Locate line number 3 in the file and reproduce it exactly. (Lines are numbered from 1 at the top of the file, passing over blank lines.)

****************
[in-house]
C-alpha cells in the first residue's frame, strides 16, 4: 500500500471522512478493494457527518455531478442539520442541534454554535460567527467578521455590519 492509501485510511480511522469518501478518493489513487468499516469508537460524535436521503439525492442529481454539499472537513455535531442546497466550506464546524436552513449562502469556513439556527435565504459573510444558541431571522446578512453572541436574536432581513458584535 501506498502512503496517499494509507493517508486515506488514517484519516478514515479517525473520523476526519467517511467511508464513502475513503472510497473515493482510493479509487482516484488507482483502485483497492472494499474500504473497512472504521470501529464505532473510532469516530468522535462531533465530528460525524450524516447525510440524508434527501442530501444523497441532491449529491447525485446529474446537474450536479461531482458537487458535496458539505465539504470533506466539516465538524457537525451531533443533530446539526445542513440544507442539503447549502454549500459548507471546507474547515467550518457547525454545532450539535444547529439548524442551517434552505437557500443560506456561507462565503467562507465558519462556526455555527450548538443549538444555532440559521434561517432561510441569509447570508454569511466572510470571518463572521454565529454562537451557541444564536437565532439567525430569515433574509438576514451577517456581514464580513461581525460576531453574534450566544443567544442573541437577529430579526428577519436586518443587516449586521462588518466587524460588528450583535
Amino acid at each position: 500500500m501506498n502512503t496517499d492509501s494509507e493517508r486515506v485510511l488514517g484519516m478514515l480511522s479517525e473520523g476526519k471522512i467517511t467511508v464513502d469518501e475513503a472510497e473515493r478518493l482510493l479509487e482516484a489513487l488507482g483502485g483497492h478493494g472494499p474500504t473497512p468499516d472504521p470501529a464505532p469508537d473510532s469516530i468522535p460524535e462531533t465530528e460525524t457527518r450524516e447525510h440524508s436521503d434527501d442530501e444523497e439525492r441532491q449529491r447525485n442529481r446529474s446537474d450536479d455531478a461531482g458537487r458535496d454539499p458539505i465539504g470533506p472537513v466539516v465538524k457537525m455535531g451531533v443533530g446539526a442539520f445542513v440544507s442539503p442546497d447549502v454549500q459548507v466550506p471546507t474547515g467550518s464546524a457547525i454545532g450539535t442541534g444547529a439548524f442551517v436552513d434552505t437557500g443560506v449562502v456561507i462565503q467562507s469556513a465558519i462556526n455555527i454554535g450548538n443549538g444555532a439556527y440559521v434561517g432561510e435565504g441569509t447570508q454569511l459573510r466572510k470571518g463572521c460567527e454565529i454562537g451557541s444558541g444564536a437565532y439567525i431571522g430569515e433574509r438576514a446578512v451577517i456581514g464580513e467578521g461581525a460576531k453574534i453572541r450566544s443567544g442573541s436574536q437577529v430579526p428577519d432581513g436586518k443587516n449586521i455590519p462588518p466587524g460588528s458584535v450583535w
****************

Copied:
Amino acid at each position: 500500500m501506498n502512503t496517499d492509501s494509507e493517508r486515506v485510511l488514517g484519516m478514515l480511522s479517525e473520523g476526519k471522512i467517511t467511508v464513502d469518501e475513503a472510497e473515493r478518493l482510493l479509487e482516484a489513487l488507482g483502485g483497492h478493494g472494499p474500504t473497512p468499516d472504521p470501529a464505532p469508537d473510532s469516530i468522535p460524535e462531533t465530528e460525524t457527518r450524516e447525510h440524508s436521503d434527501d442530501e444523497e439525492r441532491q449529491r447525485n442529481r446529474s446537474d450536479d455531478a461531482g458537487r458535496d454539499p458539505i465539504g470533506p472537513v466539516v465538524k457537525m455535531g451531533v443533530g446539526a442539520f445542513v440544507s442539503p442546497d447549502v454549500q459548507v466550506p471546507t474547515g467550518s464546524a457547525i454545532g450539535t442541534g444547529a439548524f442551517v436552513d434552505t437557500g443560506v449562502v456561507i462565503q467562507s469556513a465558519i462556526n455555527i454554535g450548538n443549538g444555532a439556527y440559521v434561517g432561510e435565504g441569509t447570508q454569511l459573510r466572510k470571518g463572521c460567527e454565529i454562537g451557541s444558541g444564536a437565532y439567525i431571522g430569515e433574509r438576514a446578512v451577517i456581514g464580513e467578521g461581525a460576531k453574534i453572541r450566544s443567544g442573541s436574536q437577529v430579526p428577519d432581513g436586518k443587516n449586521i455590519p462588518p466587524g460588528s458584535v450583535w